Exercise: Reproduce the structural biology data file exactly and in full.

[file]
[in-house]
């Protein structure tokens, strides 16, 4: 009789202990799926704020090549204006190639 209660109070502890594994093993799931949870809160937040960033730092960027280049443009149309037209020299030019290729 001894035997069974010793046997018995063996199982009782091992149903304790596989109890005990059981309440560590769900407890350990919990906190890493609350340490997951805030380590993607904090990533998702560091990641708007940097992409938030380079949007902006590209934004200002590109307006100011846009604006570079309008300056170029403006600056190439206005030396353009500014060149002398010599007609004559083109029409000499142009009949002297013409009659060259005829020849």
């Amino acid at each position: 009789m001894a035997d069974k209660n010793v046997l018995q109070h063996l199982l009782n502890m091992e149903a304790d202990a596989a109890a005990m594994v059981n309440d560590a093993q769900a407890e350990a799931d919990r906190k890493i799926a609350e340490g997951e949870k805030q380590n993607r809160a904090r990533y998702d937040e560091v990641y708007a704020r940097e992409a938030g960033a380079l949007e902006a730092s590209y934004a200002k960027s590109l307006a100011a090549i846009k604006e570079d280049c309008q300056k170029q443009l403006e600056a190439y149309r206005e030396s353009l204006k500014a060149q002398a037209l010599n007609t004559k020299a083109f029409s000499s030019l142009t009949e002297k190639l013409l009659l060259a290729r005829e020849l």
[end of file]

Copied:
[in-house]
């Protein structure tokens, strides 16, 4: 009789202990799926704020090549204006190639 209660109070502890594994093993799931949870809160937040960033730092960027280049443009149309037209020299030019290729 001894035997069974010793046997018995063996199982009782091992149903304790596989109890005990059981309440560590769900407890350990919990906190890493609350340490997951805030380590993607904090990533998702560091990641708007940097992409938030380079949007902006590209934004200002590109307006100011846009604006570079309008300056170029403006600056190439206005030396353009500014060149002398010599007609004559083109029409000499142009009949002297013409009659060259005829020849």
């Amino acid at each position: 009789m001894a035997d069974k209660n010793v046997l018995q109070h063996l199982l009782n502890m091992e149903a304790d202990a596989a109890a005990m594994v059981n309440d560590a093993q769900a407890e350990a799931d919990r906190k890493i799926a609350e340490g997951e949870k805030q380590n993607r809160a904090r990533y998702d937040e560091v990641y708007a704020r940097e992409a938030g960033a380079l949007e902006a730092s590209y934004a200002k960027s590109l307006a100011a090549i846009k604006e570079d280049c309008q300056k170029q443009l403006e600056a190439y149309r206005e030396s353009l204006k500014a060149q002398a037209l010599n007609t004559k020299a083109f029409s000499s030019l142009t009949e002297k190639l013409l009659l060259a290729r005829e020849l």